What does it say?
The rebellion deepens and the people threaten to replace Moses, stone both Caleb and Joshua, anoint a new leader, and head back to Egypt (Num 14). Moses prays a powerful prayer of intercession to spare the people. God spares the people but decrees that this generation will die in the desert.
Having condemned a generation to “life imprisonment” in the desert, God gives instruction for the generation that will finally enter the land (Num 15). Other peoples may join with Israel, but all will live under God’s law. Provision exists to cover sins of ignorance, but no provision is given for deliberate sin. The stoning of a man that violates the Sabbath illustrates the seriousness of the Law. God commands the nation to highlight their clothing in blue to remind them of his call upon their lives.
Psalm 90 comes into our Bible reading schedule because it’s the psalm that Moses wrote. For many centuries Bible students have divided the Psalms into five “books” corresponding to the Pentateuch, these five books of Moses. Psalm 90 begins the fourth book matching Numbers and could well have been written during these wasted 38 years of waiting.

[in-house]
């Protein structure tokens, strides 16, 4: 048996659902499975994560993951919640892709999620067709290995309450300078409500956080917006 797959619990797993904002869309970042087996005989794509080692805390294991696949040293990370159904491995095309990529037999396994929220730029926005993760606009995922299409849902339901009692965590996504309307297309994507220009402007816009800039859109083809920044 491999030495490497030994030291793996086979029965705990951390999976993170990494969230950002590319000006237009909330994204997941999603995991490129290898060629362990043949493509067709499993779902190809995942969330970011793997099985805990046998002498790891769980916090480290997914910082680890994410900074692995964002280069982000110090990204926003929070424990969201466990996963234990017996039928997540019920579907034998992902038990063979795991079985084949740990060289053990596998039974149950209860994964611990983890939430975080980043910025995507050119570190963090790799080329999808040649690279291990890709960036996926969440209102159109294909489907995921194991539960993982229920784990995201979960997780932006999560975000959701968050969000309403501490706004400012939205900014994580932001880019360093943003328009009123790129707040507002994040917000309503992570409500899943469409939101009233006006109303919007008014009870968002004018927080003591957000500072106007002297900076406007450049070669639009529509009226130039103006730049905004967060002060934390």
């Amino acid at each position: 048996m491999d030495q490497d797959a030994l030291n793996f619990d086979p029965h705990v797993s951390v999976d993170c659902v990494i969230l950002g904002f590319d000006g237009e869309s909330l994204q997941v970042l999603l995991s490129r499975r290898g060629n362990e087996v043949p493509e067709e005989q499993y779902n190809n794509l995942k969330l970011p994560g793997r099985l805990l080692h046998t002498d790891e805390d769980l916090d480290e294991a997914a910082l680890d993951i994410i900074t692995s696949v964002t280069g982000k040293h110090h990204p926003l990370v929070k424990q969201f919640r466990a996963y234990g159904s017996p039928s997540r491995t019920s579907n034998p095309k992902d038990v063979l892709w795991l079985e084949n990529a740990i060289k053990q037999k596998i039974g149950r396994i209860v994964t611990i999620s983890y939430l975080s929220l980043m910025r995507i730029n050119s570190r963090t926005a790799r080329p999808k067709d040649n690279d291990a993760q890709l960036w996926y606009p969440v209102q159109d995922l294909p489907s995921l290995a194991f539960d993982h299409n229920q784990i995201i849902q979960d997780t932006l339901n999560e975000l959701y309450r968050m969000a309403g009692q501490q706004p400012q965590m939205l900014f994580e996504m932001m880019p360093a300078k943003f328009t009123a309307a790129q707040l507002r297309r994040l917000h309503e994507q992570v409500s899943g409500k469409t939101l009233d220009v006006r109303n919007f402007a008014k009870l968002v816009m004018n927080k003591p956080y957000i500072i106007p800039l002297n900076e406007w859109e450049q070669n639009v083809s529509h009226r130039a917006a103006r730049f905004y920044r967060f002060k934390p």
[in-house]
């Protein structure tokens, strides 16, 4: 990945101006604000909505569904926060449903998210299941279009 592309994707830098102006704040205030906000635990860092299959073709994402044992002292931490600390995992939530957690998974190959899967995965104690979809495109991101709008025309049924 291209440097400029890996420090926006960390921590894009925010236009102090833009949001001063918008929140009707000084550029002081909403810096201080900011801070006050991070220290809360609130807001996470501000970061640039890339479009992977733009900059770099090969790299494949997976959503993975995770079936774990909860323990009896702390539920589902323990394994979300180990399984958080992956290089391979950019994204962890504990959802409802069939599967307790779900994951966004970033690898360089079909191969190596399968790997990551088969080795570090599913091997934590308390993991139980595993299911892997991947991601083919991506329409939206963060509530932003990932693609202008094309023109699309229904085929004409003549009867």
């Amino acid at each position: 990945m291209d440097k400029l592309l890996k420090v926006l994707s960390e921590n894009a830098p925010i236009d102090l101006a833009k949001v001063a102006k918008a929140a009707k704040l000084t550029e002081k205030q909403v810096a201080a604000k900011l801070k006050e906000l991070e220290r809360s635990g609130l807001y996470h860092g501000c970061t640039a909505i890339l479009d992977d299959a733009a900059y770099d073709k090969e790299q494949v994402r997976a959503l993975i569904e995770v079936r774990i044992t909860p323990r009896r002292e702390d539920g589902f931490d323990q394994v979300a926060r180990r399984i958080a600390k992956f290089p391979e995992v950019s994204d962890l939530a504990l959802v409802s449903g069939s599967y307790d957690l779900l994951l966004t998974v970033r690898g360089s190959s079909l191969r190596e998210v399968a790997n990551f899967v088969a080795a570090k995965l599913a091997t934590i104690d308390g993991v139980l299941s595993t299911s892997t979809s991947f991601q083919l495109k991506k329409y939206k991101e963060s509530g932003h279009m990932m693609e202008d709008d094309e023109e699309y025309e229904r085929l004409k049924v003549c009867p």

What does it mean?
J. Sidlow Baxter said, “It only took forty hours to get Israel out of Egypt; but it took forty years to get Egypt out of Israel.” Salvation takes places in a moment of time on this side of the Cross; being a disciple takes a lifetime.
The statement that follows God’s sentencing a generation to die in the desert is instruction for the generation of Israel that comes into the land. Our sin may delay God’s plan, but cannot cancel it. No matter how often or completely we fail God is always faithful.
As you read Psalm 90, try to place yourself in Moses’ mind now that you understand a bit of his life’s context.
How will I respond?
Does someone come to my mind that has wasted his or her life? Why? What mistakes were made? Can I see some parallels with this generation of Israel? What one action step can I take to avoid wasting my life?